Justia Energy, Oil & Gas Law Opinion Summaries

Articles Posted in Supreme Court of Mississippi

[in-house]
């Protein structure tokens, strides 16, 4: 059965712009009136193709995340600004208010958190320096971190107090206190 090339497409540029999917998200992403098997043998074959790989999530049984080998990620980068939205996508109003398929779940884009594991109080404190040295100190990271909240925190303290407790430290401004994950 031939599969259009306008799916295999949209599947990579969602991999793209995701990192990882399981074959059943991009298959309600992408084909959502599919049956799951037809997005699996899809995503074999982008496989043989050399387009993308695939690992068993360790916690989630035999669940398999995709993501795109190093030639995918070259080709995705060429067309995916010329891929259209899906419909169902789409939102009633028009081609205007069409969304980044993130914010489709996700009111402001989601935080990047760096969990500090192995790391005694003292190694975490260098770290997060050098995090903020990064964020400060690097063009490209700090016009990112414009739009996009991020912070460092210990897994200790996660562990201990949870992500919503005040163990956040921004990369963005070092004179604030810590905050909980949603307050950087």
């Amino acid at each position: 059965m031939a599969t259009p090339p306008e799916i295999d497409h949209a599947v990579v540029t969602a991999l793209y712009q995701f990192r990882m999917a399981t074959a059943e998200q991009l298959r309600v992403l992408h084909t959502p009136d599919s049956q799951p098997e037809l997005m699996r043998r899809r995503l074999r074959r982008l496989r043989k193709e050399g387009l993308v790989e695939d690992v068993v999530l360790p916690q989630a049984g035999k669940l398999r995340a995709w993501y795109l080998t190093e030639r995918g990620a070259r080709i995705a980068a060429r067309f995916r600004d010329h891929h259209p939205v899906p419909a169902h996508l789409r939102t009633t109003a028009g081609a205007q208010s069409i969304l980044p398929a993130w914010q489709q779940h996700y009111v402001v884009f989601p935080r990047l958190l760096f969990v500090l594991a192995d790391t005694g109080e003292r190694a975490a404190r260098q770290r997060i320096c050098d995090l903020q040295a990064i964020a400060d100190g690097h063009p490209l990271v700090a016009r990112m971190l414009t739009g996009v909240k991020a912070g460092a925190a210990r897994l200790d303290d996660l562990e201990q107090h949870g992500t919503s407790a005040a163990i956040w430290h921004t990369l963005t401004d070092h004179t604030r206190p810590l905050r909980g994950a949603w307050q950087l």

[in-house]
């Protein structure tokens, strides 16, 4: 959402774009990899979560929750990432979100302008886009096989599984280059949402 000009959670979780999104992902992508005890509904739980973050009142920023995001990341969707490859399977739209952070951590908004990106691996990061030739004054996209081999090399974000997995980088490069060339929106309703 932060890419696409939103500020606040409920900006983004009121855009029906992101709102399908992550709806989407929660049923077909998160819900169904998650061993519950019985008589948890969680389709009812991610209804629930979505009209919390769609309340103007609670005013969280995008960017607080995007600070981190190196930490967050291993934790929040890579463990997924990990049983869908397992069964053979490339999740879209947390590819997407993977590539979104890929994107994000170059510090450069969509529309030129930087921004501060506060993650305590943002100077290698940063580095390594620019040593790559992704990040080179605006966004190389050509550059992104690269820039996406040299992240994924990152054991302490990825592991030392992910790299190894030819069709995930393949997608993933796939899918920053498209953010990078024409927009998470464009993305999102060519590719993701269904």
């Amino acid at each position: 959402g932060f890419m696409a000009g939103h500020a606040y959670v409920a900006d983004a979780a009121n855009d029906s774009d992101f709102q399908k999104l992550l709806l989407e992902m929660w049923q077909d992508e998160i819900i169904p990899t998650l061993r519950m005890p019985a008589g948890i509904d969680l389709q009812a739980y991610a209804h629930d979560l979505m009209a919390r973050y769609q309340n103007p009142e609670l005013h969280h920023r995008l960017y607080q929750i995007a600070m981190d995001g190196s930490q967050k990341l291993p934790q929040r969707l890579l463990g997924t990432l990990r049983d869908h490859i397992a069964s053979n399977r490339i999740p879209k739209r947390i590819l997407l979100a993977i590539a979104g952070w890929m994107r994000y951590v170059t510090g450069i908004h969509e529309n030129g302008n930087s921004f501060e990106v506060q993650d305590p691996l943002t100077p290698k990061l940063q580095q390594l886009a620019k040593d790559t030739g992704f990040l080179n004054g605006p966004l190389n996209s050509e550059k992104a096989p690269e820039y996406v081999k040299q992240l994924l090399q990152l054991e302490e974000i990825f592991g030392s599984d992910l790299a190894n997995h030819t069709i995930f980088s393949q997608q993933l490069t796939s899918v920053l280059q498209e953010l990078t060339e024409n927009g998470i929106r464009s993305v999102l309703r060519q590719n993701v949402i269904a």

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The Supreme Court of Mississippi was asked to interpret Mississippi's Principal and Income Act of 2013 in a case involving the distribution of funds from a trust. The Crider Family Share Trust named Juliette Crider as the income beneficiary and Nathan Ricklin and Megan Woolwine as remainder beneficiaries. The Trustee, Haidee Oppie Sheffield, distributed a significant amount from Muskegon Energy Co. to the income beneficiary. Ricklin and Woolwine contended that this distribution was a breach of fiduciary duty, as they believed the funds should have been allocated to them as remainder beneficiaries. They argued that the distribution constituted a partial liquidation of the energy company's assets, and pursuant to the Principal and Income Act, the funds should have been allocated to the principal (the remainder beneficiaries) rather than the income beneficiary.The Jackson County Chancery Court ruled in favor of Sheffield. On appeal, the Supreme Court of Mississippi affirmed the lower court's decision. The Supreme Court held that the determination of whether a distribution is in partial or full liquidation, as per Section 91-7-401(e) of the Principal and Income Act, must be made on a post-tax basis. The court found that after reducing for income taxes paid by the Trust, the distributions from Muskegon Energy Co. fell below the 20 percent threshold that would trigger a partial liquidation. Therefore, the court concluded that the distributions were not in partial liquidation and Sheffield, the Trustee, did not breach any duty owed to Ricklin and Woolwine, the remainder beneficiaries. View "In The Matter of the Crider Family Share Trust v. Sheffield" on Justia Law